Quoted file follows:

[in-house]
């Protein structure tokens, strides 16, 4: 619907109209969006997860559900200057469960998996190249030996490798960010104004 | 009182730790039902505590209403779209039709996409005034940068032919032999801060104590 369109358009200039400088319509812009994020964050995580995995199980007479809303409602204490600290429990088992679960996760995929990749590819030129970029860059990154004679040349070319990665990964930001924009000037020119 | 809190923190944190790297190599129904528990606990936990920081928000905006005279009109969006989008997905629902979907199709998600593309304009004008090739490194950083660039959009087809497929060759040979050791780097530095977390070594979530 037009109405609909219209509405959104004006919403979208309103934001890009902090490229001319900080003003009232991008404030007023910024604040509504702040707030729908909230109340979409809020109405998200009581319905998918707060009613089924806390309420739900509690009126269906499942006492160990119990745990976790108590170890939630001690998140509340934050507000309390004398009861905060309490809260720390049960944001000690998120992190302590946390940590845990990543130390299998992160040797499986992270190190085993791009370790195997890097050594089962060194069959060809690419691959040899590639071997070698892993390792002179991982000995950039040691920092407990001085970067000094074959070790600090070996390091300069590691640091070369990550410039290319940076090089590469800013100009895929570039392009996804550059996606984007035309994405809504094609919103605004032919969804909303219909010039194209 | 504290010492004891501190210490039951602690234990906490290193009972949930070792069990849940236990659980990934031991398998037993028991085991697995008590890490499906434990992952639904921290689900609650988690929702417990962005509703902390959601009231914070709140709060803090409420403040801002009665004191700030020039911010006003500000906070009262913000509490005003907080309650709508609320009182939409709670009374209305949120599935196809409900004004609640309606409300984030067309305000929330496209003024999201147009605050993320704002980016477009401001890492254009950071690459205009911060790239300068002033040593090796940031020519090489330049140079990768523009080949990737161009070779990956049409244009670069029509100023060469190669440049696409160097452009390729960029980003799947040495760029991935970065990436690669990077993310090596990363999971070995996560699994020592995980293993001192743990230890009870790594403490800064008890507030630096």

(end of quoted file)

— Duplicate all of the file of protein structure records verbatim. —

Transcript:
[in-house]
């Protein structure tokens, strides 16, 4: 619907109209969006997860559900200057469960998996190249030996490798960010104004 | 009182730790039902505590209403779209039709996409005034940068032919032999801060104590 369109358009200039400088319509812009994020964050995580995995199980007479809303409602204490600290429990088992679960996760995929990749590819030129970029860059990154004679040349070319990665990964930001924009000037020119 | 809190923190944190790297190599129904528990606990936990920081928000905006005279009109969006989008997905629902979907199709998600593309304009004008090739490194950083660039959009087809497929060759040979050791780097530095977390070594979530 037009109405609909219209509405959104004006919403979208309103934001890009902090490229001319900080003003009232991008404030007023910024604040509504702040707030729908909230109340979409809020109405998200009581319905998918707060009613089924806390309420739900509690009126269906499942006492160990119990745990976790108590170890939630001690998140509340934050507000309390004398009861905060309490809260720390049960944001000690998120992190302590946390940590845990990543130390299998992160040797499986992270190190085993791009370790195997890097050594089962060194069959060809690419691959040899590639071997070698892993390792002179991982000995950039040691920092407990001085970067000094074959070790600090070996390091300069590691640091070369990550410039290319940076090089590469800013100009895929570039392009996804550059996606984007035309994405809504094609919103605004032919969804909303219909010039194209 | 504290010492004891501190210490039951602690234990906490290193009972949930070792069990849940236990659980990934031991398998037993028991085991697995008590890490499906434990992952639904921290689900609650988690929702417990962005509703902390959601009231914070709140709060803090409420403040801002009665004191700030020039911010006003500000906070009262913000509490005003907080309650709508609320009182939409709670009374209305949120599935196809409900004004609640309606409300984030067309305000929330496209003024999201147009605050993320704002980016477009401001890492254009950071690459205009911060790239300068002033040593090796940031020519090489330049140079990768523009080949990737161009070779990956049409244009670069029509100023060469190669440049696409160097452009390729960029980003799947040495760029991935970065990436690669990077993310090596990363999971070995996560699994020592995980293993001192743990230890009870790594403490800064008890507030630096």